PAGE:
Unfortunately, the online performance is a bit spotty in the early goings from what I’ve seen playing the PS3 version. Once I’ve been able to get into a match, the game has run without noticeable lag. However, the problem I’ve had is simply being able to connect to the EA Sports servers and stay connected long enough to search for a match. I routinely get error messages telling me that the servers are not available when attempting to sign in, and then when I do manage to sign in I get booted back to the main offline menu while I’m looking at my profile or sorting through the mode selection menu. And I’m not sure if it’s a server issue or the simple fact that most of the gaming world is too busy playing Call of Duty: Black Ops online, but I’ve also received many matchmaking failures telling me that no other players are available. Before release, there already seemed to be a pretty strong fan base of players waiting to go online with the game, so I just find it hard to believe that there aren’t other players out there looking for matches. And for the purposes of full disclosure, I’ve had my review copy since Monday, but didn’t start trying out the online content until after Wednesday’s retail launch.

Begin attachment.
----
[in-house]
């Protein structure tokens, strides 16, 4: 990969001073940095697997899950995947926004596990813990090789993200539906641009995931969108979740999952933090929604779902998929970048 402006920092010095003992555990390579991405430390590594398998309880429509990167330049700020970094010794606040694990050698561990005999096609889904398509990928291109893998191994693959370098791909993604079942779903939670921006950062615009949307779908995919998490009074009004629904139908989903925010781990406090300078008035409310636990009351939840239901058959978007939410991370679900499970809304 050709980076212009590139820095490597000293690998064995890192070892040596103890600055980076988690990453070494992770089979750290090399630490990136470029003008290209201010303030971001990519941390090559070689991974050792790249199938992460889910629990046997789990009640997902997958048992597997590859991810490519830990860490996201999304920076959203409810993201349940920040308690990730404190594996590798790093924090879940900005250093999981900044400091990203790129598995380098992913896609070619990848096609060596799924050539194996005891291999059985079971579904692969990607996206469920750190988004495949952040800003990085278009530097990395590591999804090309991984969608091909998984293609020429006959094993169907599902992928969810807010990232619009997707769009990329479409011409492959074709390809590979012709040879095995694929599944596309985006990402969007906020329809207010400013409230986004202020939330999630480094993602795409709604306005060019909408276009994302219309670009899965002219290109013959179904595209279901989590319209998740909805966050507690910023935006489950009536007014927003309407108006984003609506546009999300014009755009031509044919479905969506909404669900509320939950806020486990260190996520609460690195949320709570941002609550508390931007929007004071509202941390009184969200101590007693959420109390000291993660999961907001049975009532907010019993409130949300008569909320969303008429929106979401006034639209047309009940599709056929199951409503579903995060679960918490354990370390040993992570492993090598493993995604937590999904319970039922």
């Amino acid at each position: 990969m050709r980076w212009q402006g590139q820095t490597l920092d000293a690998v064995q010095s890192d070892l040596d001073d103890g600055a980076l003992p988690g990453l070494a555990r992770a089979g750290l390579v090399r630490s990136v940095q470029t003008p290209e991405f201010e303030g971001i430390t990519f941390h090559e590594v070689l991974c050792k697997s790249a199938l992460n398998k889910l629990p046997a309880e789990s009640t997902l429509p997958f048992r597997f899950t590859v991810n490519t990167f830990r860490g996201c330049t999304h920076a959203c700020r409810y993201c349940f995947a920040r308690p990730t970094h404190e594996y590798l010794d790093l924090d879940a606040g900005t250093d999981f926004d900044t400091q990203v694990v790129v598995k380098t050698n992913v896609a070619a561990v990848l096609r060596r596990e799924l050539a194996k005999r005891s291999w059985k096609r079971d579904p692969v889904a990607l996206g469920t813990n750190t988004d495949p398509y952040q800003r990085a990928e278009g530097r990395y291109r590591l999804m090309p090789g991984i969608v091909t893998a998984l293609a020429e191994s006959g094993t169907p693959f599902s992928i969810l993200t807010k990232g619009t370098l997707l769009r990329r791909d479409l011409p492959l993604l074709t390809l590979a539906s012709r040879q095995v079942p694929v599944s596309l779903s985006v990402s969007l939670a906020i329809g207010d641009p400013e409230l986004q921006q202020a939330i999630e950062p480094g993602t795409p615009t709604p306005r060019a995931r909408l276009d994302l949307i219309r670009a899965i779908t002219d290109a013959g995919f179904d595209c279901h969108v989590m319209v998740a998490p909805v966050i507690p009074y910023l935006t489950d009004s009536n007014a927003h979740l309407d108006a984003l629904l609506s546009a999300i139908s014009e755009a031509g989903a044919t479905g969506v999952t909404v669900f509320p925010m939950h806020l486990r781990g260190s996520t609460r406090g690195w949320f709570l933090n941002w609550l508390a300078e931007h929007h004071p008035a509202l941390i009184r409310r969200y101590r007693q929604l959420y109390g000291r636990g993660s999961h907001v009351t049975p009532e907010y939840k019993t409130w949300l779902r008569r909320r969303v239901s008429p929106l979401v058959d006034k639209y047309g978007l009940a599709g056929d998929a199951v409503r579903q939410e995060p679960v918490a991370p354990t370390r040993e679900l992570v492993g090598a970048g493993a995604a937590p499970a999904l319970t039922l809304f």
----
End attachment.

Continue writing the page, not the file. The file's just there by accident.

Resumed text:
Another concern I know many prospective players probably have has to do with the game being sold as a full retail product as opposed to a cheaper PSN / XBLA title, which is understandable given the game’s roots as a simplistic arcade game. But trust me, this game is packed with more than enough content to keep you slammin’ and jammin’ for days, weeks and months to come, especially once EA gets the server situation stabilized and the online community settles in.

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Pros:
+ Classic NBA Jam gameplay is endlessly fun and replayable
+ Bountiful play modes, online and offline
+ Digitized player faces, bonus characters, and Easter Eggs lay on the retro charm
+ Tim Kitzrow is the best video game sports announcer EVER!

Cons:
– AI tactics can be overly cheap at times
– Online connectivity issues

Game Info:
Platform: Reviewed on PS3, also available for Wii and Xbox 360
Publisher: EA Sports
Developer: EA Canada
Release Date: 11/17/2010
Genre: Sports – Arcade Basketball
ESRB Rating: Everyone
Players: 1-4
Source: Review copy provided by publisher

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About the Author

Matt Litten is the full-time editor and owner of VGBlogger.com. He is responsible for maintaining the day to day operation of the site, editing all staff content before it is published, and contributing regular news, reviews, previews and other articles. Matt landed his first gig in the video game review business writing for the now-defunct website BonusStage.com. After the sad and untimely close of BonusStage, the former staff went on to found VGBlogger.com. After a short stint as US Site Manager for AceGamez, Matt assumed full ownership over VGBlogger, and to this day he is dedicated to making it one of the top video game blogs in all the blogosphere. Matt is a fair-minded reviewer and lover of games of all platforms and types, big or small, hyped or niche, big-budget or indie. But that doesn't mean he will let poor games slide without a good thrashing when necessary!